Inside the Brain of Trump's Pick for Labor Secretary - It Doesn't Bode Well for Workers
Since President-elect Donald Trump's announcement that he has picked fast-food CEO Andrew Puzder to be labor secretary, there's been lots of speculation that the administration could undo worker protections.
The single best window into Puzder's thinking may be an obscure book he wrote six years ago. It's a blistering attack on business regulations, unions, and the Obama administration's stimulus and health-care policies.
"I think first and foremost, he'll put in place everything we laid out in the book," Puzder's co-author, David Newton, told ProPublica in an interview.
The 160-page book, "Job Creation: How It Really Works and Why Government Doesn't Understand It," centers on a concept Puzder and Newton dub the "Certainty Factor," which they argue is key to business expansion and job creation.
"Less federal programs, reduced deficit spending, lower taxes, and cutting back on regulations improve the Certainty Factor," they write.
If confirmed, Puzder will have power to shape a wide range of regulations that govern unions and employers, many of which are designed to protect workers.
Much of the debate in the Obama years has been around whether to push up the federal minimum wage, which since 2009 has been at $7.25 to $15. Newton, while stressing he was not speaking for Puzder, believes there should be no minimum wage at all, and that pay should be entirely left up to employers.
"When you mandate that anybody coming into your company has to be paid a certain minimum, you're going to kill jobs," said Newton, a lecturer at the University of California, San Diego, business school. "It's one of the classic examples of government overreach with regard to regulation."
Newton still has Puzder's ear: Newton said they have spoken several times in the past month and had contemplated writing a followup book, though Newton now thinks Puzder will be too busy. The two met in 2009 in Southern California, where Puzder's CKE Restaurants, the parent company of Hardee's and Carl's Jr., is based.
Puzder and the Trump transition team declined to comment.
In a statement released Friday about how he views the cabinet position, Puzder said: "My job as a business person is to maximize profits for my company, employees and shareholders. My job as the Secretary of Labor, if confirmed, is to serve U.S. citizen workers—that is my moral and constitutional duty."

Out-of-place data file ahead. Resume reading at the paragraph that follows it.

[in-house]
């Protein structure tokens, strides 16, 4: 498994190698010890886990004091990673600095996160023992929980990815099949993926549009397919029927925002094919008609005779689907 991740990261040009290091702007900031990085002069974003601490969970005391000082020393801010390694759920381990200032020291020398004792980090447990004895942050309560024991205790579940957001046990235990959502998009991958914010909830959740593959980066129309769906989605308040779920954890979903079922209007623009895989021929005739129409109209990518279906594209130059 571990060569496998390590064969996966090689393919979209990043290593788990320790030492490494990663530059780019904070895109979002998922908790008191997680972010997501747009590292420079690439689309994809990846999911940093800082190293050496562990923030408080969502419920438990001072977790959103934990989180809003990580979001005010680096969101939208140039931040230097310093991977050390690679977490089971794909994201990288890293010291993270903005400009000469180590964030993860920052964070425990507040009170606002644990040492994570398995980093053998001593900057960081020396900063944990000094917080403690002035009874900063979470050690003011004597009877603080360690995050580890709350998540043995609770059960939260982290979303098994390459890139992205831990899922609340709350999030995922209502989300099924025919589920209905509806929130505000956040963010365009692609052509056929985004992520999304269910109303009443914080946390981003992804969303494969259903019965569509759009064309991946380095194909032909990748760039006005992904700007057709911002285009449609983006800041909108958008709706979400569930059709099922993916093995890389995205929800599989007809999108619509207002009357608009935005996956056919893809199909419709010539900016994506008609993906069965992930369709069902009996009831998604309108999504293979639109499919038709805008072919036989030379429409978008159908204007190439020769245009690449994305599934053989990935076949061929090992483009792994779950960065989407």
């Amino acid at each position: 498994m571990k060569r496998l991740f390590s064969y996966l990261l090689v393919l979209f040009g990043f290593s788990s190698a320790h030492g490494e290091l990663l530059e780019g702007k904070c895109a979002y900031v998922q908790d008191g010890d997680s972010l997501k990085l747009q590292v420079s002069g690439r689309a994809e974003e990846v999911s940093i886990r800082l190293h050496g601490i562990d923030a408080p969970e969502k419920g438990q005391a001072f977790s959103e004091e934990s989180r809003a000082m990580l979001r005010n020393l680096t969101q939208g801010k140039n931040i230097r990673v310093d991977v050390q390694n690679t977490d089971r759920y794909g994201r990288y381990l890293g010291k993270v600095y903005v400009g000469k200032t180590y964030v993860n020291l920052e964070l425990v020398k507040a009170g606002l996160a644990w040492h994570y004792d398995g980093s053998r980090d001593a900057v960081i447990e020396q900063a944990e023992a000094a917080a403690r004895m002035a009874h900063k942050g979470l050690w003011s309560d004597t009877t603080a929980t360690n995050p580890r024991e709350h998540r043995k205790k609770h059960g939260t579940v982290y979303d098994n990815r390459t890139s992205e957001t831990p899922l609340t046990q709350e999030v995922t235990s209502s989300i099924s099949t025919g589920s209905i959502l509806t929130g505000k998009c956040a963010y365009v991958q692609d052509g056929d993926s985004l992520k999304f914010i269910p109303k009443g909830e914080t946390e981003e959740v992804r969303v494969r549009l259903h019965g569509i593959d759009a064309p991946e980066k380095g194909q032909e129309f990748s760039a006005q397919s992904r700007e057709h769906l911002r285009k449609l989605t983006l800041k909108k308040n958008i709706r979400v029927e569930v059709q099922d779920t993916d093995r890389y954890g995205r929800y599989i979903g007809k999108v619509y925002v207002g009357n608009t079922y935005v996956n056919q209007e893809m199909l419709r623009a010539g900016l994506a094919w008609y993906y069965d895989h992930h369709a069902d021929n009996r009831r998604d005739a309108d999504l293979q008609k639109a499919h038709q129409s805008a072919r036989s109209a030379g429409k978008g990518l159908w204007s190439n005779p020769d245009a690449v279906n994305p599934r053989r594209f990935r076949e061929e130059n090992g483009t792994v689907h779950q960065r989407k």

The Department of Labor doesn't set the minimum wage, but it can go after employers who, for example, short their workers on pay. Puzder could also advise Trump on wages and other employment standards for federal contractors. President Obama, for example, issued an executive order in 2014 raising the minimum wage from $7.25 to $10.10 for workers on federal construction and service contracts.
Labor advocates are also worried Puzder could roll back a new regulation, currently held up in court, that would expand eligibility for overtime pay.
Puzder's book proposes a "mutually beneficial relationship between employer and employee" and is sharply critical of labor unions: "As the no longer existent American garment industry or segments of the increasingly non-competitive American automotive industry well demonstrate, empowering unions can increase labor costs to the point of putting employers in or near bankruptcy." The book includes extensive criticism of the Obama administration's first-term push—later abandoned—to change the law to make it easier for workers to form unions.
"We recognize all the workers have the right to unionize; they also have the right not to," Newton told ProPublica. He praised Puzder as a "great guy" with "a tremendous amount of insight."
"We're all on the same page—we know what it's going to take to grow the economy in terms of what business is looking for in terms of freedom to expand and hire people," he said.
Correction, Dec. 15, 2016: This story incorrectly described Andrew Puzder as Trump's nominee for labor secretary. Like all of his Trump's cabinet picks, Puzder hasn't been formally nominated yet.
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